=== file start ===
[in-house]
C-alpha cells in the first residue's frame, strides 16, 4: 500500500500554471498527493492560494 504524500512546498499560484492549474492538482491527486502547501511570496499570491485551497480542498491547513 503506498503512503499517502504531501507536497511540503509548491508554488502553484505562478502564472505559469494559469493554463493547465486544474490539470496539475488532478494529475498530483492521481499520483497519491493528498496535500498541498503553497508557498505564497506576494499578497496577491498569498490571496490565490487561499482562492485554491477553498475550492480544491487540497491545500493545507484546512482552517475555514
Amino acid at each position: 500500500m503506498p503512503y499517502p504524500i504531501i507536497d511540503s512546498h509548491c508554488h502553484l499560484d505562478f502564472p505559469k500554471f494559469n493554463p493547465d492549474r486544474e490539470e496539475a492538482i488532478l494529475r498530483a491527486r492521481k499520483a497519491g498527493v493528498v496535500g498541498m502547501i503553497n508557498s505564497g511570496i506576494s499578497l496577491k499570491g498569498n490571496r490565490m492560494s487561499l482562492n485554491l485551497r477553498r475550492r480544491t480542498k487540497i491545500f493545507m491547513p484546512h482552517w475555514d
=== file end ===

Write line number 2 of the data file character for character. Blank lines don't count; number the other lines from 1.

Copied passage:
C-alpha cells in the first residue's frame, strides 16, 4: 500500500500554471498527493492560494 504524500512546498499560484492549474492538482491527486502547501511570496499570491485551497480542498491547513 503506498503512503499517502504531501507536497511540503509548491508554488502553484505562478502564472505559469494559469493554463493547465486544474490539470496539475488532478494529475498530483492521481499520483497519491493528498496535500498541498503553497508557498505564497506576494499578497496577491498569498490571496490565490487561499482562492485554491477553498475550492480544491487540497491545500493545507484546512482552517475555514